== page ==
I'm not really feeling anchored to a theme / concept to write around at the moment though I get the sense that something is bubbling just below the surface...

Saturday, February 24, 2018

I was delighted to receive my contributor copy of The Caught Habits of Language - an anthology of poems in celebration of W.S. Graham edited by Rachael Boast, Andy Ching and Nathan Hamilton. It is such a beautifully produced book with many great poems inside plus many previously unpublished poems by W.S. Graham. A real privilege to be part of this. The book will be launched at StAnza on Saturday 10th March, but you can pre-order a copy of the book at a discounted price from Donut Press here.


I've been battling over the last couple of months with a poem based on an old Gaelic song - The Jealous Wife - you can hear it sung here - . The song itself originates from a traditional ballad theme based on Child Ballad 10. For some reason I can't get into the heart of the poem yet, so I've had to accept that and sit it aside.

I've written a four-part poem about Freud's couch which was wonderfully fun to write - I watched a short programme about Freud's couch for my course and immediately felt the stirrings of a poem which I repressed because I wanted to work on my ballad. But after a few days the urge to write about Freud's couch overtook me so I gave in and had a ball with it.


I've been moving between reading Brigit Pegeen Kelly and Transtromer, I feel I'm subconsciously inhabiting Kelly's poems - she creates such all enclosed, tangible worlds - they are wonderful places to be.
As I've sat my ballad project aside for now I'm moving between writing and working on smaller nature poems, not sure there is a bigger theme there which bothers me a little. I love nothing more than to be in the middle of a bigger theme that I can really explore and draw out many poems from.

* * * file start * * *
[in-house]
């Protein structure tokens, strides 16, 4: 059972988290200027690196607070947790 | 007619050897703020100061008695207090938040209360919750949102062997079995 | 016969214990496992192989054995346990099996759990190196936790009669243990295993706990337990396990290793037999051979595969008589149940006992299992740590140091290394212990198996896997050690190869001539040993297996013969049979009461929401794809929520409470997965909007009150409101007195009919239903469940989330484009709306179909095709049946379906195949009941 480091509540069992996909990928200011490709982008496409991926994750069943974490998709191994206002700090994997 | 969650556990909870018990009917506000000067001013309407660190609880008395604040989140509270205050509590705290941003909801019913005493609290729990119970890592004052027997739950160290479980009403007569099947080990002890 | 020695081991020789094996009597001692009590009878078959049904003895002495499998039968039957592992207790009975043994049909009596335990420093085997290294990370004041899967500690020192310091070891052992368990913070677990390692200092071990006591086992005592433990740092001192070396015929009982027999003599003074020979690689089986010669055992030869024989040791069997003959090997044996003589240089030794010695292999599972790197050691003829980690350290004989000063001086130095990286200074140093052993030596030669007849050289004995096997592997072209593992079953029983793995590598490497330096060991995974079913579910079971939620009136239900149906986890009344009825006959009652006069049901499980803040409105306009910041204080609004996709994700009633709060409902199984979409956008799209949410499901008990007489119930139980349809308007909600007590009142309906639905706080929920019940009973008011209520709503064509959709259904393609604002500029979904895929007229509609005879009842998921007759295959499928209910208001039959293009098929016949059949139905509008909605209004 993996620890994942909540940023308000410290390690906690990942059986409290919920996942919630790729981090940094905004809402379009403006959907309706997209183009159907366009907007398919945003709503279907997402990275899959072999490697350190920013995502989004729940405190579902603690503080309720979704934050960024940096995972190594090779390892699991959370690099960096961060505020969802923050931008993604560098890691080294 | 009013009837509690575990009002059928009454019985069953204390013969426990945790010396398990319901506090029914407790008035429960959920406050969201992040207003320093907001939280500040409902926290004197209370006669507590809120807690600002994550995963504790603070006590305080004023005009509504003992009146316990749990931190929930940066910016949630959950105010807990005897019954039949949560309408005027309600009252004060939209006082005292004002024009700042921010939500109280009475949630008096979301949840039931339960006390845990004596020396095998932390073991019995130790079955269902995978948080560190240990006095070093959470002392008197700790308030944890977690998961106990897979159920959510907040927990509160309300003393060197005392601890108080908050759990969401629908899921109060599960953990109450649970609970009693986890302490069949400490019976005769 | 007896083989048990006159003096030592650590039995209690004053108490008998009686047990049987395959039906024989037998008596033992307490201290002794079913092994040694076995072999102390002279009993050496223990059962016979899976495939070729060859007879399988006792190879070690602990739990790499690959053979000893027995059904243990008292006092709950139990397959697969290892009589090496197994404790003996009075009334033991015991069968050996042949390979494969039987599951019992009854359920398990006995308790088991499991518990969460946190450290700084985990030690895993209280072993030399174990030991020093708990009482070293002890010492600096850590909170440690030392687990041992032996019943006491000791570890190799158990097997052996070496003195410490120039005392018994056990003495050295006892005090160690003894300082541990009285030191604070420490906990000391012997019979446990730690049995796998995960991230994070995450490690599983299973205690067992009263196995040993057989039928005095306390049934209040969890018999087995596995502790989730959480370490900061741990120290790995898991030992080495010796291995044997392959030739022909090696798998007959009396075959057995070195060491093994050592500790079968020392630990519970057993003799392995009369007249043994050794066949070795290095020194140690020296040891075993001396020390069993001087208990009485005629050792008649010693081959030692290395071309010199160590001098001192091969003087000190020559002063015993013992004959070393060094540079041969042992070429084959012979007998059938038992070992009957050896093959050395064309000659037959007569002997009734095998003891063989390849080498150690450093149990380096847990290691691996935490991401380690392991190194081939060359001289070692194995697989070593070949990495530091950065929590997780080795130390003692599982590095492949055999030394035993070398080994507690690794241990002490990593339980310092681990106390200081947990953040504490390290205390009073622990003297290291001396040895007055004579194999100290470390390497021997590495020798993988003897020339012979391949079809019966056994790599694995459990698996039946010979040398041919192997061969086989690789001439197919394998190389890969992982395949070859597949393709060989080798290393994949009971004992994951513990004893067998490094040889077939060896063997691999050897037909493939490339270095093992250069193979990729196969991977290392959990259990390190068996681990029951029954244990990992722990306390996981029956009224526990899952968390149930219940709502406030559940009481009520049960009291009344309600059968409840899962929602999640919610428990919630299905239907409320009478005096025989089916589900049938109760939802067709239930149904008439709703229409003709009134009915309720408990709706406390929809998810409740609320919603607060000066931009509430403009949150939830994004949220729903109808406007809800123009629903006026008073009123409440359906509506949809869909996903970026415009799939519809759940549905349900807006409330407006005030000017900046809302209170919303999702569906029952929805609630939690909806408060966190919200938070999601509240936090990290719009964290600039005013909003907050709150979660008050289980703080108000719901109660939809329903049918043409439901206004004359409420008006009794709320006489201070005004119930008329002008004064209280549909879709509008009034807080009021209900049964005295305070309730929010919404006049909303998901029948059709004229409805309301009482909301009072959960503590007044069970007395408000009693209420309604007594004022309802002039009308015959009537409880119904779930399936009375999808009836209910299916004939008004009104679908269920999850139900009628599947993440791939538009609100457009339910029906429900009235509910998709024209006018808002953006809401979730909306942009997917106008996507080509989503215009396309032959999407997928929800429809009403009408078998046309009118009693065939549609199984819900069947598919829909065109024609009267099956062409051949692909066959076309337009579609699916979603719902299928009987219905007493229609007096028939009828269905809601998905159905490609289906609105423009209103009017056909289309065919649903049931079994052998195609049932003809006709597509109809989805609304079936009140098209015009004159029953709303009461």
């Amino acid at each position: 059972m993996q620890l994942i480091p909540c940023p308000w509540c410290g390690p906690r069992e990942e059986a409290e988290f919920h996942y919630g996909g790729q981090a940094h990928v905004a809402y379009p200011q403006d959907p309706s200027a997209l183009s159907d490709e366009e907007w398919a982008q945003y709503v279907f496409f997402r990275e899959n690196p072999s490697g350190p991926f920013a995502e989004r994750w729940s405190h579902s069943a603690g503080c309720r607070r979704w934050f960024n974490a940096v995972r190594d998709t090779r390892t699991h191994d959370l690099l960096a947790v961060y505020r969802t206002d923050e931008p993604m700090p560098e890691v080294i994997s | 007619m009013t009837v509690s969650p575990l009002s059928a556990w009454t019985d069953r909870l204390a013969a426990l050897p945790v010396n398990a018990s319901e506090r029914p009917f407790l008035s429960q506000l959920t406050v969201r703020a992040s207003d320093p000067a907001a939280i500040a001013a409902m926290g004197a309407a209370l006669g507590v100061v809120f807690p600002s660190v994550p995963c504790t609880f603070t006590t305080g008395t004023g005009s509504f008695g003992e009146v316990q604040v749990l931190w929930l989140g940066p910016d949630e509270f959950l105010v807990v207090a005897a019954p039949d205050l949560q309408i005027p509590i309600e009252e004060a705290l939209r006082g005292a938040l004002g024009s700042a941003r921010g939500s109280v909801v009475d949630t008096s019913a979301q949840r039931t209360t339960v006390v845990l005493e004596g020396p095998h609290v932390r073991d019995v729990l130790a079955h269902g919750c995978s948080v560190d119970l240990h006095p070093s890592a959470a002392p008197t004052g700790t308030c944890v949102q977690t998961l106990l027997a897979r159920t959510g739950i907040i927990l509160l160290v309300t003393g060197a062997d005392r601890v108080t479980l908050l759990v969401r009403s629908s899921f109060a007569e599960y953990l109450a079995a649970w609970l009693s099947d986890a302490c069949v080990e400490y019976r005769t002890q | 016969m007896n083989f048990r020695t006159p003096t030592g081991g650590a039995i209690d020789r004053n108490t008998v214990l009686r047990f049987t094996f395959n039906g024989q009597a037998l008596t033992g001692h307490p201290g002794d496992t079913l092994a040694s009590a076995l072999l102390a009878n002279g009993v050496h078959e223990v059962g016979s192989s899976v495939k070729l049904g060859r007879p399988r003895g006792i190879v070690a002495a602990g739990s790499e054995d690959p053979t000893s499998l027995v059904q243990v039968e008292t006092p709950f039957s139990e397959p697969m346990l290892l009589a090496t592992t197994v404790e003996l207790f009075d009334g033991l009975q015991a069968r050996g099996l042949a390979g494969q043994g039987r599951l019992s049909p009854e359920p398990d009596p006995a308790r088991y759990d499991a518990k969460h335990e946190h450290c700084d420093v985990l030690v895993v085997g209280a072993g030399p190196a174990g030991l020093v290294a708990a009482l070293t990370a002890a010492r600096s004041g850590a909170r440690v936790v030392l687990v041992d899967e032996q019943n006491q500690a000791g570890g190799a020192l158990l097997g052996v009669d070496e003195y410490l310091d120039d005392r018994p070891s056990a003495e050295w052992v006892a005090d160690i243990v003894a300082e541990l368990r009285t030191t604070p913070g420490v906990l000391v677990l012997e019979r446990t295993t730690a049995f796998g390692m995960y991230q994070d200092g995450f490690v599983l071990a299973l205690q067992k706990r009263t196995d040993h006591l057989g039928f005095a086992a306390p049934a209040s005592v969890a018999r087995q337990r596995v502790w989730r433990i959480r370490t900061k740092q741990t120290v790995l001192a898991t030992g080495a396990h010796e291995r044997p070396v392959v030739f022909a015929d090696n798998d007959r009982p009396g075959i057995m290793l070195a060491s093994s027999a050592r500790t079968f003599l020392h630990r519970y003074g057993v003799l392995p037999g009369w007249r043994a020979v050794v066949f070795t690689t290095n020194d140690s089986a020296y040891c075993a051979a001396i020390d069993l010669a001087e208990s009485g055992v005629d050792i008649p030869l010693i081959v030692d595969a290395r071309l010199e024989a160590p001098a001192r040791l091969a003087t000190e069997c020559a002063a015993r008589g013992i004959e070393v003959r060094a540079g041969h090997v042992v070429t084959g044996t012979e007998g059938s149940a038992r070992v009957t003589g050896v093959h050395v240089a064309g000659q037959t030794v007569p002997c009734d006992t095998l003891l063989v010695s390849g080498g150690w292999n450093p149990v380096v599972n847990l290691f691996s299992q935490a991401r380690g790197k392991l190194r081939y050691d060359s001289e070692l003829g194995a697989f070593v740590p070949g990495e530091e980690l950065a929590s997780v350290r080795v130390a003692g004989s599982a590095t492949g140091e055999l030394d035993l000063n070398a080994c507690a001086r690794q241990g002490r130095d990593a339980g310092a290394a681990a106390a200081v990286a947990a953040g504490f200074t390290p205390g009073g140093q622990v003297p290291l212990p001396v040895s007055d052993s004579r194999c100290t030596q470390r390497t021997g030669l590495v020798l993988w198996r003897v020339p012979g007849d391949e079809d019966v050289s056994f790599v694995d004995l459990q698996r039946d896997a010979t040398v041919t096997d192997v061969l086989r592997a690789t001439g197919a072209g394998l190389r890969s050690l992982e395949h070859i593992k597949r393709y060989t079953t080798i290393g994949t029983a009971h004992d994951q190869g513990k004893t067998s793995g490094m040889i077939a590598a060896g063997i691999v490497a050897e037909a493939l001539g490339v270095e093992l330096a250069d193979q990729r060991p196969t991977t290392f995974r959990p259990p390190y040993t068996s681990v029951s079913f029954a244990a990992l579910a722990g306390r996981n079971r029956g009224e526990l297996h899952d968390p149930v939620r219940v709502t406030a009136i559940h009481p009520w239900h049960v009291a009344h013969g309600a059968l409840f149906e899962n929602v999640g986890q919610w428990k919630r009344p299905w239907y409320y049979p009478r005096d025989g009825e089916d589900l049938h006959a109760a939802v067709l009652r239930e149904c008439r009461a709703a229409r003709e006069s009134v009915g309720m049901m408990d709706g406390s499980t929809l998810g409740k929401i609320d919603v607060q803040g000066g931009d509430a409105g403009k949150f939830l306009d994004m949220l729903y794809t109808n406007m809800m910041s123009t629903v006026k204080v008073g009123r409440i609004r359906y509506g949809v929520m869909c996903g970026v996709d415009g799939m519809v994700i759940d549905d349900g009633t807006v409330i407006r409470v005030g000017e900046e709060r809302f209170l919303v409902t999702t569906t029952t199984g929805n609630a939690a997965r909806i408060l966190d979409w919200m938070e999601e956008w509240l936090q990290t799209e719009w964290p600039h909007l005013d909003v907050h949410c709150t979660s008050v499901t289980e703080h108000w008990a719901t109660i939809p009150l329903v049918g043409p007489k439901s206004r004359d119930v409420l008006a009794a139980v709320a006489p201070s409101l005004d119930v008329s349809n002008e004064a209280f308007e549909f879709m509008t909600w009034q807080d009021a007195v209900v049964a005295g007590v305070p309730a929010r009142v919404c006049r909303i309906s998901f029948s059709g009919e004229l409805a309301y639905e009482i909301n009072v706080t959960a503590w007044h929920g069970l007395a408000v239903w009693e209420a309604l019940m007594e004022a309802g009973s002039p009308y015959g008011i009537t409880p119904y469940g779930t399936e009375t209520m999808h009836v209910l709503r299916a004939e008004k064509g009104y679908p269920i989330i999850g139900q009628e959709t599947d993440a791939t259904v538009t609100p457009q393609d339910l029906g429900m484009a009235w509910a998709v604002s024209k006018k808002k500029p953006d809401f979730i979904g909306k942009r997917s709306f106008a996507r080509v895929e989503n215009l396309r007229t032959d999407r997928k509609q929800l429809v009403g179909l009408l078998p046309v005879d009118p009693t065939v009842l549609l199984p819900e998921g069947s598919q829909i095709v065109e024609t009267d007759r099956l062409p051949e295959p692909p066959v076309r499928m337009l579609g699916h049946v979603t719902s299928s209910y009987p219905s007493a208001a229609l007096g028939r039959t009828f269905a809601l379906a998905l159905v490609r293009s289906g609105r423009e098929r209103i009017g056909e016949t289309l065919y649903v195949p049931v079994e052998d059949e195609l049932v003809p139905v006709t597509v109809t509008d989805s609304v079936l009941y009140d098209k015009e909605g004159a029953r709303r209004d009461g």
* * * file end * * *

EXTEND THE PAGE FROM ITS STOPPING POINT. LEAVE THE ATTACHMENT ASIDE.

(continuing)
Perhaps I'll find my way back into my ballads through these smaller poems.



Sunday, February 04, 2018

I've been reading a lot lately, mixing poetry related books and counselling texts which has made for some interesting crossover thoughts. This week I pulled out of my bookcase the rather large collected letters of Tomas Transtromer and Robert Bly. I bought the book a few years ago hoping that the letters would illuminate Transtromer's writing processes, they didn't. So it sat on the shelf, I being slightly resentful that it took up so much space.

Being more confident in my own writing processes than I was back then I took it off the shelf this time interested in feeding my craving for anything Transtromer. What a wonderful collection of letters. Much of the letters are taken up with translation issues - a fascinating and complex process - and the wonderful relationship between the two poets. What I loved especially was the self-deprecating humour, a true joy to read poets who took their art seriously but most certainly didn't take themselves too seriously. I became fond of Bly throughout the book, whom I've not read in any depth but will get around to.

I've finally 'discovered' the work of Brigit Pegeen Kelly, how did it take me so long? I'm floating through her collection The Orchard at the moment.

Monday, January 22, 2018

Thoughts on Acceptance & Rejection

So far this month I have received two rejections and one acceptance.
I began to think about the position that writers, poets in particular, put themselves in - to be accepted or rejected.

No one forces us to write and submit ourselves to the mercy of editors. Most of us believe something inside of us forces us to write and subsequently submit ourselves to the mercy of editors.
Rather than considering the drive to write and where that comes from, which is where this line of thought usually goes, I've been thinking about the drive to put ourselves in a position of acceptance or rejection.

For me, and after many years of hardening myself or conditioning myself not to associate the rejection of a poem as a rejection of myself as a person, although I do believe this to be true I think still on an unconscious level the two are inseparable. So why do I do it?
The other side of the coin is that every acceptance of a poem is an affirmation of my worth, of my being, my existence even.

I wonder if by submitting poems and inviting the inevitability of rejection I am playing out my fears, or past experiences, of rejection in 'real' life.  And maybe if I can experience rejection in the confines and under the control of my writing life it will somehow magically save me from rejection in my interpersonal relationships. Also if my universal human need for acceptance is also met through my writing then I am not quite so dependent on having that need met in my personal life.

In this sense writing becomes an emotional buffer zone where the feelings of acceptance and rejection are experienced in a safer and more controllable space than in real life.

On a different note...